Here’s the bottom line with that. My mother knew. She knew he was stepping out on her, and she accepted it. Yes, she fought with him about it, but she did not leave him. She did not enact any consequences for his bad behavior, so he learned that if he just waited it out, he would win in the end.

I can’t help thinking that her life would have been so much better if she had left him before my brother and I were even born, but that was never going to happen. My mother’s chidhood made it so she would never leave my father. Not just the sexist Taiwanese culture, but the fact that her mother was so domineering and withoholding of love.

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Actions, not words–and destructive coping mechanisms

My mom called me last night and as usual, started the conversation by complaining. Wait. To be fair, she asked me how I was doing. She didn’t care, mind, but she did ask. Believe me. She does not care. I give her a bland answer, and we move on to why she really called–to complain about my father.

Let me hasten to say that most of her complaints are valid. As I ‘ve said many times and as most people know, dementia is brutal on people. Not just the people who have it, but also the people who are taking care of them. I would not wish it on anyone. Period. I have heard enough about caretaking on a daily basis to know that I would not do it.


Here’s the thing. There are ways to make it easier on yourself. Not EASY, mind, but easier. They include putting the person in a facility or bringing in long-term/intensive care. No one should do it alone is what I’m trying to say. I told my mother to do this because she has asked me what to do. But, and I heard this from my brother, she thinks putting him in a facility will hasten his death. I think it will actually stabilize him–given a few factors. One, that it’s a good nursing home. That sounds very obvious, but so many are not. Two, that he’s moved in before he completely loses control of his faculties. Three, and this is very important, it’s a place that can deal with violent outbursts. My father has had two that my mother has told me of, and I fear that it will increase as his dementia does.

Saying all that, my heart sinks every time my mother calls. She gives that little laugh she always does when she’s about to talk about something uncomfortable or that she knows I don’t want to hear. This time, she mentioned that she had something wrong with her leg that she was supposed to get surgery on, but she postponed it because she could not leave my father to do it. She tried to say that it wasn’t necessary and that she could handle it, which just filled me with sadness.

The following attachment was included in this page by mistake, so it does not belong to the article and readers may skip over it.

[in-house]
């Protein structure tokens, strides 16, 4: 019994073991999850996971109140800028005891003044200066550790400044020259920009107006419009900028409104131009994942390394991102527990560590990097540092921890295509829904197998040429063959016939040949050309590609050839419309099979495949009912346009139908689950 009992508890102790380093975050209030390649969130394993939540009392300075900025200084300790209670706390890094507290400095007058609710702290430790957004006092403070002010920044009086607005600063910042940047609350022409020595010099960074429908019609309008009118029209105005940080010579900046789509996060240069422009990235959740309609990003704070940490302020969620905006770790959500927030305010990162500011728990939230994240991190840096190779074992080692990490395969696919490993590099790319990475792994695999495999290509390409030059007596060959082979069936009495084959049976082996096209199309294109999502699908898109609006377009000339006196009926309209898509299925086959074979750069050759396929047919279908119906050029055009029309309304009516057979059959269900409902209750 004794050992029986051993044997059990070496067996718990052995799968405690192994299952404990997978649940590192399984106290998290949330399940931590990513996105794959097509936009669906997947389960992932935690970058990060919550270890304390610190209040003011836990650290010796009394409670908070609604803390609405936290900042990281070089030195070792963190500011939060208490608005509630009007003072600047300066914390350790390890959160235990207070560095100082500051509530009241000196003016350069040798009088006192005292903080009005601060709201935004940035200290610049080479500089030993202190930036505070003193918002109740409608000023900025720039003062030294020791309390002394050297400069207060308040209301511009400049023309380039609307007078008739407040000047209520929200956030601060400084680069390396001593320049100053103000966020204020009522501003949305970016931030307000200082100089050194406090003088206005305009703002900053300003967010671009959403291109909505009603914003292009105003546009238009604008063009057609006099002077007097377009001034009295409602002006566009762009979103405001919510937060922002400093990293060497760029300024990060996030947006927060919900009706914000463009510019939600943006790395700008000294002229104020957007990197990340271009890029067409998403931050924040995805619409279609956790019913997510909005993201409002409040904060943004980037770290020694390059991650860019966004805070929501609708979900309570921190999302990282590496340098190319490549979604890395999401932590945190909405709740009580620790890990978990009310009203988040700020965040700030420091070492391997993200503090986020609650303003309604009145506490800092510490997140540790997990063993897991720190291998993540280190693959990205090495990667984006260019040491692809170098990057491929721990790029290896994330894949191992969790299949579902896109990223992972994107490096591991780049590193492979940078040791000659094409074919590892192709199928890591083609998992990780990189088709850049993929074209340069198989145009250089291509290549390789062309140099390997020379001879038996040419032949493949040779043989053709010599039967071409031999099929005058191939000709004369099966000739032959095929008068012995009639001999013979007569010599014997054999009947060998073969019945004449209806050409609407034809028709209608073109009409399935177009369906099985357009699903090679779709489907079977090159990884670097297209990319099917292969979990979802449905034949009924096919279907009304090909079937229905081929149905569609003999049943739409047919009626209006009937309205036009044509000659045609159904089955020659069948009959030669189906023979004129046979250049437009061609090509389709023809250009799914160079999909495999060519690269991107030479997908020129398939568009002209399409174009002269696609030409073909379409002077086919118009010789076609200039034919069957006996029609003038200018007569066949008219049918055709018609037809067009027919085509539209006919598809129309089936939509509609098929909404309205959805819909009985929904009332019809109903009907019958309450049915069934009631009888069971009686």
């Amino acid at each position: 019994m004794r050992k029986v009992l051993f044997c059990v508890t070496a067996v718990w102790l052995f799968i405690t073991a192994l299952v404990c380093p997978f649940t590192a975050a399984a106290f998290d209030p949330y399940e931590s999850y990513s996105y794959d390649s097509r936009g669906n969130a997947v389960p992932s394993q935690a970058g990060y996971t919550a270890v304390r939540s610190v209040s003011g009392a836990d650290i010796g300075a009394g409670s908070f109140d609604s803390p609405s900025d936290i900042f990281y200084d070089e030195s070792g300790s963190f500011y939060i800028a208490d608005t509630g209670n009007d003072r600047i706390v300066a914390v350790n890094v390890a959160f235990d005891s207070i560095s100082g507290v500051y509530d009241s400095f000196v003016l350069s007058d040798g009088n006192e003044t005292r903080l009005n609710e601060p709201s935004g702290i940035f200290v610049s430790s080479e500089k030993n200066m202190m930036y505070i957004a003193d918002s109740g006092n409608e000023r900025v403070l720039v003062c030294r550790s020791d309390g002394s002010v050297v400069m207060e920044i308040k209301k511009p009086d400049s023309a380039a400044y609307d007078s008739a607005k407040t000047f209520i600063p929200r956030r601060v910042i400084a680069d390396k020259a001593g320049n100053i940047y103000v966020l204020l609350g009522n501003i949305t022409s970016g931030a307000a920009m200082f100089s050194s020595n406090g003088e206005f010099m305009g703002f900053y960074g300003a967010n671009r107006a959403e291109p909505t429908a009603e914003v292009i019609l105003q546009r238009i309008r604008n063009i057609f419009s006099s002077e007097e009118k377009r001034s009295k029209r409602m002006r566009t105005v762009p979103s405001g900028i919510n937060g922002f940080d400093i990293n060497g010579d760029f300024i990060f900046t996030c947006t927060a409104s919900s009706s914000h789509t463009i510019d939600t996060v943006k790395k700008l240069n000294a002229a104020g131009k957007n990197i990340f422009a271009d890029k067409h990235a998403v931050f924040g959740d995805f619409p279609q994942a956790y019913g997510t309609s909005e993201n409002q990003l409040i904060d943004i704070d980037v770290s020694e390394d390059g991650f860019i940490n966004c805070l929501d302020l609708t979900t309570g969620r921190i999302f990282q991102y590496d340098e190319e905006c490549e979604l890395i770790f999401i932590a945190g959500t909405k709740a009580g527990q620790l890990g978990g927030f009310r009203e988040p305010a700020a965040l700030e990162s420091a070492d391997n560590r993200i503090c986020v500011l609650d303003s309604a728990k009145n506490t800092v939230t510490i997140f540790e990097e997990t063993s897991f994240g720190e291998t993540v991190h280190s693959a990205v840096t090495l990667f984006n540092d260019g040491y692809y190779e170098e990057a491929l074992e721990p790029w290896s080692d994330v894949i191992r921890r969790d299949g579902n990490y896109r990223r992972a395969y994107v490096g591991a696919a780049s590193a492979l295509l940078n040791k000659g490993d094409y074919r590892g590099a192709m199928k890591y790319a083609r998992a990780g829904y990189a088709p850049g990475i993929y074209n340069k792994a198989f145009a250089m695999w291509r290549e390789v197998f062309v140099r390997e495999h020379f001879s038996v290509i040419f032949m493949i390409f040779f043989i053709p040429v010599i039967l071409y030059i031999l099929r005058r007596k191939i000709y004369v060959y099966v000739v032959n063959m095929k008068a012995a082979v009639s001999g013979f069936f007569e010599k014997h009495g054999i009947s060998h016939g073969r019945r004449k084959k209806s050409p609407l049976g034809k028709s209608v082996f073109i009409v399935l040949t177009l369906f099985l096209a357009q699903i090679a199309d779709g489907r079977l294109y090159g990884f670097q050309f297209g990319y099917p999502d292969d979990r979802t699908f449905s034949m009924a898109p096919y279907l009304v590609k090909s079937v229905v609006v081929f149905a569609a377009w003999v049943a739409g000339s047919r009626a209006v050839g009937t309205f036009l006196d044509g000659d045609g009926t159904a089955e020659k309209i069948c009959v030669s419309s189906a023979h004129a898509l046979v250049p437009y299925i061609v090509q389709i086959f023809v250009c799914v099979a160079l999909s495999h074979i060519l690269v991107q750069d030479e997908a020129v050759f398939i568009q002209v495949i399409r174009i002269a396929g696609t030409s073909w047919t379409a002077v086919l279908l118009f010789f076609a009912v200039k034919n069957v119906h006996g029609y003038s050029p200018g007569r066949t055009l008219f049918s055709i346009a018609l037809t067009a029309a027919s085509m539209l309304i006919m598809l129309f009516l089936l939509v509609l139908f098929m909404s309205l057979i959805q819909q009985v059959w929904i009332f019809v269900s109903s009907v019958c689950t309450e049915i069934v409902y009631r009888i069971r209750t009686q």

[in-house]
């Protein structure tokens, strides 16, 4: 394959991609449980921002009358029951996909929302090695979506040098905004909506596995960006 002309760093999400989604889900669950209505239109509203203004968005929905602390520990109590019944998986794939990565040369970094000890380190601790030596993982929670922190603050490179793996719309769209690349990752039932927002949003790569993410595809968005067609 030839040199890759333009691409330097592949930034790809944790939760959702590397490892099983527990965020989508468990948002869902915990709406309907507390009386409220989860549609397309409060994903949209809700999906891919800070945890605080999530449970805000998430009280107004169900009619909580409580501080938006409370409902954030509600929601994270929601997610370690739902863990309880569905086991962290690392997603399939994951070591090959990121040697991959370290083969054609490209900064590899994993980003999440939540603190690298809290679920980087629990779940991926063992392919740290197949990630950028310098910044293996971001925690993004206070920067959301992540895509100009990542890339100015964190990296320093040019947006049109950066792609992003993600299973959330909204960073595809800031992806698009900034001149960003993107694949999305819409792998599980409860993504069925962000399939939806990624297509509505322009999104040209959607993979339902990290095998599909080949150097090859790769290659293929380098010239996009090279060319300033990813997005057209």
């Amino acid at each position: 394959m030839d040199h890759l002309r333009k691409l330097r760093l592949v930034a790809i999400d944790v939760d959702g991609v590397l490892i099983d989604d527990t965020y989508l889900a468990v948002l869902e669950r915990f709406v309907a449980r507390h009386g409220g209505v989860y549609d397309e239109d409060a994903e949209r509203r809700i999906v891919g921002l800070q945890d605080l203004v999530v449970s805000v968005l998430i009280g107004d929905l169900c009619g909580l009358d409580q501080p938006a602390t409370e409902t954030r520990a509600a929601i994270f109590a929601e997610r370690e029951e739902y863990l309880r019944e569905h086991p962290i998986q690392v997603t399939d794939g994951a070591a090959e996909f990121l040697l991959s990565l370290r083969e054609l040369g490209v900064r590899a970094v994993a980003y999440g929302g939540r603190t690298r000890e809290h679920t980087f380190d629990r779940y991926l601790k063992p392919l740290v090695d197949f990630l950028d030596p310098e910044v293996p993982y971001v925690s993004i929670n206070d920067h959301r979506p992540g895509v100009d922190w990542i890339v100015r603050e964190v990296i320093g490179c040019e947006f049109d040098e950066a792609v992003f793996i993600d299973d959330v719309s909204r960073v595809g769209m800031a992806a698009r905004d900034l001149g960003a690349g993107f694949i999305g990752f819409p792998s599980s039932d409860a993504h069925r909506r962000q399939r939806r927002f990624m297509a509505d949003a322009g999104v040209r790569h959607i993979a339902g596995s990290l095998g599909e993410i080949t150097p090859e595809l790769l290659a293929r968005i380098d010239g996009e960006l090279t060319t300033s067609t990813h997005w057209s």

She has given all her life to taking care of this man, and for what? He’s not grateful at all. Not that he has ever been. Even before he was hit with dementia, he just took it for granted that she should do everything for him.

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Even in death

I heard a new song last night via the Rob Squad. It’s James Blunt’s Monsters. I don’t usually fuck with JB because I find him annoying, but they said it was the most emotional reaction they’ve had. The song had me sobbing like a baby in part because JB is so raw in it and then has his dad in it (it’s a goodbye song to his father, a Stage 4 kidney failure. His father got a last-minute kidney transplant and is doing well, but it’s still an emotional song).

I watched a bunch of reactors watching the video, and the moment when the camera pans to show the father, well, most people lost it. The story is that James refused to have any kind of autotune in the video–it’s just him singing to his father. The raw emotion on his face and in his voice (plus the tears in his eyes) are just brutal. But, so honest. It’s not pretty. It’s not sanitized. It’s just…this man is saying goodbye to his father.

He has a unique voice, and it works for this song. The last part with his father is devastating. They look alike, and they have the same mannerisms. There’s a part when JB sings about putting his hand on his father’s arm, and then he breaks down. His father puts his hand on JB’s arm, and it’s just…I cried every time I saw it. Then, near the end, the choir kicks in and I bawl like a baby.

In tandem, I read a Slate advice column about someone who’s grandmother had dementia. She kept saying she wanted to die and it would be better when she was dead. The letter writer didn’t know how to deal with it and felt especially bad for his uncle (her son) who was her primary caretaker. He didn’t know what to do. He tried to reassure her that he was loved and all that, but it didn’t matter.

I can relate to that. My father is telling my mother on the daily that he wishes he were dead. After one argument in which he pushed her down, he got a knife, placed it on the table and told her to use it on him. And it hurts me. Because even though my mother has not been a good mother, she’s still a human being who doesn’t deserve this. She’s eighty years old! She’s worked hard all her life. She deserves to have a few years of peace.

Dementia doesn’t care about that. The commenters rightly point out that the grandmother doesn’t know what she’s saying. Or rather, tthat she’s not in her right mind. The commenters mentioned how shocking it was when their _____ (usually father) said they wanted to die while in hospice care–that was the other thing suggested.

Dementia sucks. It really does. It’s nasty, brutal, and has no regards for humanity. And yet. My father was already a narcissist and a jerk before getting it. He was already thin-skinned, paranoid, and, quite frankly, an all-around asshole. He doesn’t know anything about me, nor does he care to. This was before the dementia, I mean.

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Going harder on my teenage years

I have more to say about my teenage years.

I really wish that I had known much earlier that my family was fucked up. That it wasn’t just cultural difference. Yes, my family is Taiwanese American (my parents are Taiwanese, full-stop), but it was also highyl dysfunctional. My parents never should have gotten married, and my mother had (and still has) very toxic ideas about family and what it means to be a woman.